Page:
Travel managers might manage trips to islands for their employees, but they don’t work on them. With firsthand insight from a former travel manager, we explore what departments and business units travel managers need to build allies with to do their job most effectively.
Rita McKee, a former travel manager turned account manager for Travel and Transport says relationship management is a critical skill for every travel manager to nurture.
“Depending on the organization, everyone knows what their job is, but employees don’t always make the connection between what they are doing and how it might impact other areas, or how another area might be able to help them with their challenges,” McKee says. “One of the big things I discovered during my years of relationship management was that having a genuine interest in others’ work and responsibilities and asking how I could help went a long way in getting them to value the travel program and compliance with the policy.”
Even something as simple as company announcements can help promote the value of the travel program for travel managers, McKee says.
“If we were sitting in our bubble of travel and were going to make a policy change that we knew might not be popular, it helped to be able to time our announcement around other company-wide messages HR, for example, might be planning to send.”
Assume a Helpful Stance with Other Departments and Business Units
Offer to create custom reports that can help siloed departments gain visibility into their travel spend and how it compares with other areas. Keep in mind that business units located in other countries around the world may have separate budgets and goals that the travel manager should be aware of and help accommodate. Custom reports tailored to those goals and budgets can help an organization have a truly global view of their travel spend and program.
Show corporate executives the value of the travel program by communicating with regular reports about commissions that are being returned.
“Returned commissions help offset the cost of the travel program,” says McKee. “Showing who is and isn’t booking within the travel program can validate the need to be compliant with the travel policy and boost your authority within the organization.”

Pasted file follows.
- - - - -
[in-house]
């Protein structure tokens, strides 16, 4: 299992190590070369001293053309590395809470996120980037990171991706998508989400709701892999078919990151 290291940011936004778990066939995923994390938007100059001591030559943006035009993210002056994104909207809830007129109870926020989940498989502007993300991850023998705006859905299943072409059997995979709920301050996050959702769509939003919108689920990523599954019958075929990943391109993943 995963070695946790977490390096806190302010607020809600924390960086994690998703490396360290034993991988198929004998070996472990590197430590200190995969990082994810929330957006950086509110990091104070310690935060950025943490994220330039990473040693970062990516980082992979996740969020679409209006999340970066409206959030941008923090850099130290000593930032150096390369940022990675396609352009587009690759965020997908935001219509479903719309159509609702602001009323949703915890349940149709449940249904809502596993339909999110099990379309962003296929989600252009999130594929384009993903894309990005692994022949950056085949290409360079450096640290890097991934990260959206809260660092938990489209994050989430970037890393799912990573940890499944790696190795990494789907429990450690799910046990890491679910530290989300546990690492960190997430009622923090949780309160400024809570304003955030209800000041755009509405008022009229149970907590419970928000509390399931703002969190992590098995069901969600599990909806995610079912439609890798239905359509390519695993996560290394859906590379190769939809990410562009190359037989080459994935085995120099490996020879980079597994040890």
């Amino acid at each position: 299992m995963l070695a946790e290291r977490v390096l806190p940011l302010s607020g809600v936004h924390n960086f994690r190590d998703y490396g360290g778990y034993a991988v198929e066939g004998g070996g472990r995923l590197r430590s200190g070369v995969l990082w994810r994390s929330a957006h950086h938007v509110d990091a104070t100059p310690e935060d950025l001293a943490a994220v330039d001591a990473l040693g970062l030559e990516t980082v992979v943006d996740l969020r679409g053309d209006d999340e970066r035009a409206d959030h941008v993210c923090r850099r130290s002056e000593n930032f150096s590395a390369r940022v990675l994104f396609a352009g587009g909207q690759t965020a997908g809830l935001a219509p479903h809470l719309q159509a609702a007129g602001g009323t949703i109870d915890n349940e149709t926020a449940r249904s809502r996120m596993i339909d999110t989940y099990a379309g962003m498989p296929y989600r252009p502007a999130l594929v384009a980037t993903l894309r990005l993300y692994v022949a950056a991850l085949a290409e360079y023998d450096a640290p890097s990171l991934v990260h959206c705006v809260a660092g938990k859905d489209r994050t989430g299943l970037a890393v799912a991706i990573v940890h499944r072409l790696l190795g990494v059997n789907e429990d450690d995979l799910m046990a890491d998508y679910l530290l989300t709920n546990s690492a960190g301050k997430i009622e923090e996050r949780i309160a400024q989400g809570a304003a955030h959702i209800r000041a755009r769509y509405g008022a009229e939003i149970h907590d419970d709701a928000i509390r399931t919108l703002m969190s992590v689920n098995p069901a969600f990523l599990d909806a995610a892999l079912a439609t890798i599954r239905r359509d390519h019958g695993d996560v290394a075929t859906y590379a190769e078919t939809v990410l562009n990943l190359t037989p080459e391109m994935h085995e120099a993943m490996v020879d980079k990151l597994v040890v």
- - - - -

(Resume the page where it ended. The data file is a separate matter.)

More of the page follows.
While compliance can’t be forced, the cost of noncompliance can be made clear. Doing so further strengthens the value of the travel manager within the organization.
Lean on Relationships with Suppliers and TMCs
Travel managers need more than just technical knowledge around travel itself. They need to develop strong relationships with their suppliers because those can make or break a travel program.
“A lot of us have years of experience and may think we know everything about the travel program, but in reality, it’s challenging to keep up with airlines changing their product branding and new suppliers coming in all the time,” says McKee. “Lean on your relationships with suppliers and allow them to be consultative.”
Explore more tips about how travel managers can prove their value within their organizations and build cross-departmental relationships by checking out our ebook now. Or, read Rita McKee’s piece on how falling asleep at the wheel caused her to lose a previous job at a Fortune 500 company.
What departments do you believe are critical to form relationships with for a travel program to succeed? How do you encourage compliance with your travel policy? Talk to one of our corporate travel experts today about how much your organization could benefit from Travel and Transport’s comprehensive travel portal and customer service support.